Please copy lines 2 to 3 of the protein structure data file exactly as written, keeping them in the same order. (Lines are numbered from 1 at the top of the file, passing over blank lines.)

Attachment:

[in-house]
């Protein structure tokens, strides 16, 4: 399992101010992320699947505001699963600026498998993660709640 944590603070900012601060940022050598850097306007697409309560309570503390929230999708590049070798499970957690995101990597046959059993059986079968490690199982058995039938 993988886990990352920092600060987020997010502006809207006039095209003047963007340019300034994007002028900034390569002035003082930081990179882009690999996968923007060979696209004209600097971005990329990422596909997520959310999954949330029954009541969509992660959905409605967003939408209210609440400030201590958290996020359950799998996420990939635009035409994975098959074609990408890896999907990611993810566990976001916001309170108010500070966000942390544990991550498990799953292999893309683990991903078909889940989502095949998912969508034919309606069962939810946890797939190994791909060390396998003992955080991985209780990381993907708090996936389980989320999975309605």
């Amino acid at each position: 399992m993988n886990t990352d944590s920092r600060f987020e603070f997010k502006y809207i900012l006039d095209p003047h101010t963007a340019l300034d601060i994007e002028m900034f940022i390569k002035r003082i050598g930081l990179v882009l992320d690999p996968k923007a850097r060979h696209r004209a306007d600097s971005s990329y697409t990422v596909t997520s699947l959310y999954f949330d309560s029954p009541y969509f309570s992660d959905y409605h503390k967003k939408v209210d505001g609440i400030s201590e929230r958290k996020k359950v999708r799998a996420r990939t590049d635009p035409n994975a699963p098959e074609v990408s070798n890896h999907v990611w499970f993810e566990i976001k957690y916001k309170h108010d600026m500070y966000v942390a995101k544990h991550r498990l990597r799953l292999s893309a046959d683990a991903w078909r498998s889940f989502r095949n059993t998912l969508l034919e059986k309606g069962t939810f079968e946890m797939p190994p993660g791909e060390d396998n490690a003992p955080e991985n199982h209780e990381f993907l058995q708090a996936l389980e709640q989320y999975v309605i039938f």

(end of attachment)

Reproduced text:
């Protein structure tokens, strides 16, 4: 399992101010992320699947505001699963600026498998993660709640 944590603070900012601060940022050598850097306007697409309560309570503390929230999708590049070798499970957690995101990597046959059993059986079968490690199982058995039938 993988886990990352920092600060987020997010502006809207006039095209003047963007340019300034994007002028900034390569002035003082930081990179882009690999996968923007060979696209004209600097971005990329990422596909997520959310999954949330029954009541969509992660959905409605967003939408209210609440400030201590958290996020359950799998996420990939635009035409994975098959074609990408890896999907990611993810566990976001916001309170108010500070966000942390544990991550498990799953292999893309683990991903078909889940989502095949998912969508034919309606069962939810946890797939190994791909060390396998003992955080991985209780990381993907708090996936389980989320999975309605």
């Amino acid at each position: 399992m993988n886990t990352d944590s920092r600060f987020e603070f997010k502006y809207i900012l006039d095209p003047h101010t963007a340019l300034d601060i994007e002028m900034f940022i390569k002035r003082i050598g930081l990179v882009l992320d690999p996968k923007a850097r060979h696209r004209a306007d600097s971005s990329y697409t990422v596909t997520s699947l959310y999954f949330d309560s029954p009541y969509f309570s992660d959905y409605h503390k967003k939408v209210d505001g609440i400030s201590e929230r958290k996020k359950v999708r799998a996420r990939t590049d635009p035409n994975a699963p098959e074609v990408s070798n890896h999907v990611w499970f993810e566990i976001k957690y916001k309170h108010d600026m500070y966000v942390a995101k544990h991550r498990l990597r799953l292999s893309a046959d683990a991903w078909r498998s889940f989502r095949n059993t998912l969508l034919e059986k309606g069962t939810f079968e946890m797939p190994p993660g791909e060390d396998n490690a003992p955080e991985n199982h209780e990381f993907l058995q708090a996936l389980e709640q989320y999975v309605i039938f």